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THICKENING AGENTS
The primary reasons for thickening cooked liquids is simply mouth feel with a pinch of visual attractiveness thrown in. It imparts a “richness” to a dish without altering the flavor (for the most part). Food thickening is for certain an exact science. Different cooking methods call for different types of thickening agents. Soups, Stews, Gravies, Jams, Sauces, Creams and other foods often require a thickening agent to provide weight, depth and texture to those thinner still runny liquids, including Stocks and Juices. Most food thickeners are derived from vegetable and refined starches as well as animal and plant proteins.
=== JUMP TO INFORMATION (CLICK ON UNDERLINED TEXT) === -- GENERAL INFORMATION -- THICKEN 2 CUPS OF SAUCE -- -- BEGINNERS SHELF STOCK -- FRENCH CHEF DUTIES -- NATURAL THICKENERS -- -- ALL PURPOSE FLOUR -- ARROWROOT -- BUERRE MANIE -- CORN STARCH -- -- GUMBO FILE -- PECTIN -- POTATO STARCH -- ROUX -- -- 100% FOOLPROOF ROUX -- NO STARCH METHODS --
MAIN

BACK TO TOP           GENERAL INFORMATION:

The primary reasons for thickening cooked liquids is simply mouth feel with a pinch of visual attractiveness thrown in. It imparts a “richness” to a dish without altering the flavor for the most part.

Liquid thickening is for certain an exact science. Different cooking methods call for different types of thickening agents. Experience and practice is the best teacher about the many different kinds of food thickeners in order to determine which is best for your next thick and hearty meal. Soups, Stews, Gravies, Jams, Sauces, Creams and other foods often require a thickening agent to provide weight, depth and texture to those thinner still runny liquids, including Stocks and Juices. Most food thickeners are derived from vegetable and refined starches as well as animal and plant proteins. There are a tremendous number of "Flours" available to be used as thickeners, used mostly in the form of making a Roux, with each imparting it's own flavors and characteristics to the dish.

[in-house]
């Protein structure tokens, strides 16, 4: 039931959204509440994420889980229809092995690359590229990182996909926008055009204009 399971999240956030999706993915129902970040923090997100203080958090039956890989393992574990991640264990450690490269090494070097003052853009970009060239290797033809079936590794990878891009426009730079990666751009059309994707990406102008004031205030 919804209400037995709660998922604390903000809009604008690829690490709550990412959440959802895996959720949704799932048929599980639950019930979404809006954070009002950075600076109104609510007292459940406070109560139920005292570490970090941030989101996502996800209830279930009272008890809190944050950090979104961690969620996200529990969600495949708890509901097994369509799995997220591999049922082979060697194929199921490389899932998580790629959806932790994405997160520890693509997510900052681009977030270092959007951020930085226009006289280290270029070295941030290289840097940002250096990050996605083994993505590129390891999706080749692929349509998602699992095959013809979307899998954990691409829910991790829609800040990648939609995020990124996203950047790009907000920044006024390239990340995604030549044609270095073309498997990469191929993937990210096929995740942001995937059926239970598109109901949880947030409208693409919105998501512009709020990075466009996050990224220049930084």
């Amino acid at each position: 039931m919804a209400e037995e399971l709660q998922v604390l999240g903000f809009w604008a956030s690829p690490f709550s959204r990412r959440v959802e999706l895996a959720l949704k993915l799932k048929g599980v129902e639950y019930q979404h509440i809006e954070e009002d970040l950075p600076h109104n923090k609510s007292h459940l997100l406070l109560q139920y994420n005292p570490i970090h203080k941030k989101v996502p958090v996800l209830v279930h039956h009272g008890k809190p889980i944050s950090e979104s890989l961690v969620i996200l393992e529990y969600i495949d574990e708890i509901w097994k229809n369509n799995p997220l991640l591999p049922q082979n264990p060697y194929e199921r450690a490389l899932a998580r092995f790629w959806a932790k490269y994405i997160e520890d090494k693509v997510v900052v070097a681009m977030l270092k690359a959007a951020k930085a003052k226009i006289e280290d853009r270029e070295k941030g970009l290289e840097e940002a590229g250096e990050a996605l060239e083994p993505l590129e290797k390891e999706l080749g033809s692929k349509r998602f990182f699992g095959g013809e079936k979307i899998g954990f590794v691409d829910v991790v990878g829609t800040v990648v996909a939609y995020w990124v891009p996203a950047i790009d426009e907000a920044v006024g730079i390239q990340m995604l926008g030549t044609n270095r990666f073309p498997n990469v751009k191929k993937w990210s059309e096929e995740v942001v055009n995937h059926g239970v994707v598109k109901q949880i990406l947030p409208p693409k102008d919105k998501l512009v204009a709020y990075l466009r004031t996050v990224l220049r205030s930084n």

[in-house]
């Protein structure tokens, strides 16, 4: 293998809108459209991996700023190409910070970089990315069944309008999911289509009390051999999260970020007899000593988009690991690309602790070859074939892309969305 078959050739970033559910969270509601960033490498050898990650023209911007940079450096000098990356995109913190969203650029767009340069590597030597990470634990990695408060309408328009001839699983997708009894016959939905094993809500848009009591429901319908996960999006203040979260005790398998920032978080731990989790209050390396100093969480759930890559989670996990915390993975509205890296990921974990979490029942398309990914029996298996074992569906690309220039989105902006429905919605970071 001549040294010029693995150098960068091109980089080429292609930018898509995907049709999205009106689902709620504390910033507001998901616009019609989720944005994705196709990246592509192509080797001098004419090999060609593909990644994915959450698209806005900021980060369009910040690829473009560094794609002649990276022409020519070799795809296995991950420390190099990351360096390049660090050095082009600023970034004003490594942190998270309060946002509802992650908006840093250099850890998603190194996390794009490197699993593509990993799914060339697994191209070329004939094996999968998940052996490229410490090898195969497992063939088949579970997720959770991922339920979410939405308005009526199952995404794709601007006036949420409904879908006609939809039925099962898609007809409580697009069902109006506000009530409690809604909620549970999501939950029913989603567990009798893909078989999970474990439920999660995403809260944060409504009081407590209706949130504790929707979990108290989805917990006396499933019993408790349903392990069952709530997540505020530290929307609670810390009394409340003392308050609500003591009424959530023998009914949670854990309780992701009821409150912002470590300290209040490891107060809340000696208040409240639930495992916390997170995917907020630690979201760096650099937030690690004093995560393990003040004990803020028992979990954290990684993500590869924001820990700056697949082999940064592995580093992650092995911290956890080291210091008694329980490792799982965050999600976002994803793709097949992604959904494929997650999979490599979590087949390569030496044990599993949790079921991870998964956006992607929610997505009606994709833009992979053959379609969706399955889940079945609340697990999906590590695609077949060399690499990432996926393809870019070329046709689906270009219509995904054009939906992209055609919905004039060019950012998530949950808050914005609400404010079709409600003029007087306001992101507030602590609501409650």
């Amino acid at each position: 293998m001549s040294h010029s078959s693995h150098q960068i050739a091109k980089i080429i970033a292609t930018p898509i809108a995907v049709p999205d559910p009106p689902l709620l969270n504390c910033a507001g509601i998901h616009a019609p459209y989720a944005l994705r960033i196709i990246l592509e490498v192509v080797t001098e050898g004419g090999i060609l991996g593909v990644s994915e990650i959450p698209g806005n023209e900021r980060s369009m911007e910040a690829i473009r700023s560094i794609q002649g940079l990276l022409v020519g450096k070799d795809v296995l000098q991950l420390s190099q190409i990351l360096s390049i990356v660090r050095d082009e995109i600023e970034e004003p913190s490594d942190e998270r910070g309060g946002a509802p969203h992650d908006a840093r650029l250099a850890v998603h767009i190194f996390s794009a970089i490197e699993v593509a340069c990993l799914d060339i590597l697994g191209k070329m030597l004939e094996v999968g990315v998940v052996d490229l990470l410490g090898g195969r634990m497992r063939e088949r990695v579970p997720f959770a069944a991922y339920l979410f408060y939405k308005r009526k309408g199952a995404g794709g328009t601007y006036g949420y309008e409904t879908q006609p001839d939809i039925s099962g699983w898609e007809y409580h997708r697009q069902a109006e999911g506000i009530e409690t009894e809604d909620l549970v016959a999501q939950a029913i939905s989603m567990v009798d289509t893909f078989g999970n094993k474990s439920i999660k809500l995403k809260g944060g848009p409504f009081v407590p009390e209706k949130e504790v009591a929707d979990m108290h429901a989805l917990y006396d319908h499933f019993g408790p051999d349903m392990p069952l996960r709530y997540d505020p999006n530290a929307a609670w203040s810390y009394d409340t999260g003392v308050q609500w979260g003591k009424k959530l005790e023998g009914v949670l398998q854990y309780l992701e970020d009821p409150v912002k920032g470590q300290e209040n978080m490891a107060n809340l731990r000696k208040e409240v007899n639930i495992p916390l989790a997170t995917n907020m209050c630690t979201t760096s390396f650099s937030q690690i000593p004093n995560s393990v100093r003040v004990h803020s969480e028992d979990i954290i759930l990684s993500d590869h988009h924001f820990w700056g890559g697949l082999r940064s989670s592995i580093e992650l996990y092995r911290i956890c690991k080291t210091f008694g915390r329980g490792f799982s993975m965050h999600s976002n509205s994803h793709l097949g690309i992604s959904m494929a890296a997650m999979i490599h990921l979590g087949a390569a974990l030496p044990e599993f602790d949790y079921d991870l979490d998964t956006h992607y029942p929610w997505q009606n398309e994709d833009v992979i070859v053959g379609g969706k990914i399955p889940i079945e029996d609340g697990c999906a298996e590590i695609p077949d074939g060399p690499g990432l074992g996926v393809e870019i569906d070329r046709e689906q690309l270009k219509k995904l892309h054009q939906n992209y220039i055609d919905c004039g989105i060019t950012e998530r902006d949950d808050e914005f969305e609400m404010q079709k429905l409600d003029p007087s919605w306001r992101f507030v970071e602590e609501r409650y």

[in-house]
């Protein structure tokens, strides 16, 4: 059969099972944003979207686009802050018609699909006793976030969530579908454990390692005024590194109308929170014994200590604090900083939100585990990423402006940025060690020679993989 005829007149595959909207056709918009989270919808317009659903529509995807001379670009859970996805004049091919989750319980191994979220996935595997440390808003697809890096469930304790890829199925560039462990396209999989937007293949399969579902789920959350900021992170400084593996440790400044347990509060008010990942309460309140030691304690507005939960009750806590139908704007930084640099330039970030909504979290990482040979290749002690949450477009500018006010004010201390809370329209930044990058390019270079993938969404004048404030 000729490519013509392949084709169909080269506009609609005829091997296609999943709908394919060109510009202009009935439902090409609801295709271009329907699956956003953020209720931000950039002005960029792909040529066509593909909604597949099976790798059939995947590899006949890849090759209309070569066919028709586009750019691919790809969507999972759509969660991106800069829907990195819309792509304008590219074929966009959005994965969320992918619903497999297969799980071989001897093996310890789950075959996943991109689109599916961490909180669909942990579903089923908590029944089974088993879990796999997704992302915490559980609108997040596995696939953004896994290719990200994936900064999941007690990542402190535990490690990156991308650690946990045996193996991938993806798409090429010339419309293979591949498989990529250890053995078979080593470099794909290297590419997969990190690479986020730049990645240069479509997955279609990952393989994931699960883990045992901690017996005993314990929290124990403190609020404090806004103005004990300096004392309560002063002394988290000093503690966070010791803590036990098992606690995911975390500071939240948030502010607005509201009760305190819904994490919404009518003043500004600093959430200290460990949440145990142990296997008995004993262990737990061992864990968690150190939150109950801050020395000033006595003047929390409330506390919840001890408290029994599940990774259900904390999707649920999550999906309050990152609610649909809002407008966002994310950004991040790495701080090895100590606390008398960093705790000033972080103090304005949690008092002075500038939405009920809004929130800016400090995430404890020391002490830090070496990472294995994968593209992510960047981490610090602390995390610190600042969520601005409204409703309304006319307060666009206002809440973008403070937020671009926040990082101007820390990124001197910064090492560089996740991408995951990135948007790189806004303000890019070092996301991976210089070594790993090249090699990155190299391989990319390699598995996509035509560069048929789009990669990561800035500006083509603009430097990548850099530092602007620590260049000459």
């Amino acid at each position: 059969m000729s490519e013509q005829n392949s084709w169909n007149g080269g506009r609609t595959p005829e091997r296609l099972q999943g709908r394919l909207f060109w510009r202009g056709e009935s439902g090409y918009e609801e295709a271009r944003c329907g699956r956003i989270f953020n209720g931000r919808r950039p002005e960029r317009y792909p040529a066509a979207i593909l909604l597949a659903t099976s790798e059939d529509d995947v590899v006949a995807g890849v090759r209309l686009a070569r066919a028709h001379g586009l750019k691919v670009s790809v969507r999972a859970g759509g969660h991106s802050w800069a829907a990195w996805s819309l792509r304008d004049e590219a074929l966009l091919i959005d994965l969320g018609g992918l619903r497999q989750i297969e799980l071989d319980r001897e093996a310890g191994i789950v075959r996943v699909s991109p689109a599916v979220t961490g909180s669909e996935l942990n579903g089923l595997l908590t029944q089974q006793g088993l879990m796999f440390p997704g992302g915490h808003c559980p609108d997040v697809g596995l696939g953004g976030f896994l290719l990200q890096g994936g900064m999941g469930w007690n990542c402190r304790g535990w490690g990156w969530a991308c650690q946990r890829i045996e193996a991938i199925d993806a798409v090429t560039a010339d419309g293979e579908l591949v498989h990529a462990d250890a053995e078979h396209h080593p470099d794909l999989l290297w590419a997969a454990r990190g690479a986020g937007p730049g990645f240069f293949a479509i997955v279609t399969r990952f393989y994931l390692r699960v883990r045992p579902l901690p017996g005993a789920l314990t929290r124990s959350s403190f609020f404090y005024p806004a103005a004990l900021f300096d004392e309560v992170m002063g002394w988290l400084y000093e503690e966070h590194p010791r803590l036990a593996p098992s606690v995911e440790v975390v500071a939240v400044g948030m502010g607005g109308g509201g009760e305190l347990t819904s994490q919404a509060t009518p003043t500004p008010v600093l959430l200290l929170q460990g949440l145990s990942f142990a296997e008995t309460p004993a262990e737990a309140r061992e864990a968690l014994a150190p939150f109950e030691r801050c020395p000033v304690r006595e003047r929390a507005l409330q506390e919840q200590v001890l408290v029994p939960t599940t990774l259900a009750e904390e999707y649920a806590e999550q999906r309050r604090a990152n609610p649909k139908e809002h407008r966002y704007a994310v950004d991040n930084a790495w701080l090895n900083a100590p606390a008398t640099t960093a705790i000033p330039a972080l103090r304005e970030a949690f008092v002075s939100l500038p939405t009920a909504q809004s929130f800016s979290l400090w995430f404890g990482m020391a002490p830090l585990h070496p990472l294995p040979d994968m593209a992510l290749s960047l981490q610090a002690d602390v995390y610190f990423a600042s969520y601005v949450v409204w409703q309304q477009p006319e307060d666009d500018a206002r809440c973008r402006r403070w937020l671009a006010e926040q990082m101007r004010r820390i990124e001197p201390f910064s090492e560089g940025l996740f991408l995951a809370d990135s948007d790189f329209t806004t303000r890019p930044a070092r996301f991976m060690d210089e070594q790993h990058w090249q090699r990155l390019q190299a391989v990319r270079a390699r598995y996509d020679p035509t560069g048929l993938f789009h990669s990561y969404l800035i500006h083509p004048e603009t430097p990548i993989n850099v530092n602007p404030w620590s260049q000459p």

BACK TO TOP           DIFFERENT THICKENING METHODS FOR 2 +/- CUPS OF SAUCE

LIQUID FACTS: Liquids that are heated enough to boil (even slightly) or use Flour as a thickener WILL become cloudy. Liquids that are heated ALMOST to boiling (a low simmer) WILL remain clear or at worst transparent. Those beautiful Asian dishes with the clear, flavorful broths HAVE NEVER BEEN BOILED.

FLOUR SLURRY

2 Tbsp All Purpose Flour

1/4 Cup Cold Water.

Mix the Flour and Water thoroughly. Stir the sauce while slowly drizzling in the Slurry - Cook for a Minimum of three minutes.

FLOUR ROUX

4 Tbsp All Purpose Flour

4 Tbsp Butter, Grease or Oil

Heat the Fat in a skillet, slowly sprinkle in the Flour while constantly stirring until there is no white Flour visible. Cook for a minimum of three minutes. Stir the Roux into the Sauce you want to thicken.

STARCH SLURRY

1 Tbsp Starch

1 Tbsp Cold Water

Mix the Starch and Water thoroughly. Stir the sauce while slowly drizzling in the Slurry

EGG YOLK THICKENING

4 to 6 Egg Yolks

Use a spoon to remove those ugly White Chalaza strings attached to the Yolk Skin. Beat the Egg Yolks until they are an even color & texture. S L O W L Y add an equal amount of the hot sauce you want to thicken into the Egg Yolks while vigorously whisking. Conversely, adding the Egg Yolks into your hot sauce WILL give you scrambled Egg Yolks in the sauce. Slowly drizzle the sauce/egg mixture into the sauce you want to thicken while constantly whisking. 

LIQUID REDUCTION

Liquids are normally runny because of their water content. You can thicken most liquids by boiling off excess water (as steam) until the desired thickness is attained. Two cups reduced to one or 1 1/2 cups.

THICKENING COLD SAUCES

Slowly add in Guar, Xanthan Gum or Unflavored Gelatin while constantly whisking until the desired thickness is reached

BACK TO TOP           BEGINNERS SHELF STOCK NECESSARIES: 

All Purpose Flour, Corn Starch, Rice Flour, Tapioca Flour & Arrowroot. The words "Starch" and "Flour" are completely interchangeable in reference to thickening agents, always meaning a very “fine powder”. Corn Starch is indeed simply fine-ground Corn Flour. There is a reason that every "class" restaurant has on staff, one or more third-in-command "Saucier Chef's". Sauces are considered to be as important to the overall impression and flavor of a meal as is the main ingredient itself.

BACK TO TOP           FRENCH CHEF DUTIES:

1) EXECUTIVE CHEF: Responsibility for E V E R Y T H I N G!

2) SOUS CHEF: Pronounced: "soo". Does anything that the Executive Chef is either too lazy or indifferent to do.

3) SAUCIER CHEF: Pronounced: "sah-see-ayy". This person is the master of ANYTHING either containing or consisting of a sauce and therefore the go-to expert in the usage of thickening agents.

4) GARDE MANGER: Pronounced "gard man-jay". Responsible for all cold food preparation, including cold sauces such as Vinagrettes and Dressings.

5)PERSONAL CHEF: Pronounced "go-fur". That would be you and me.

BACK TO TOP           NATURAL THICKENERS:

Eggs, Milks, Okra, Potatoes, Irish Sea Moss, Etc.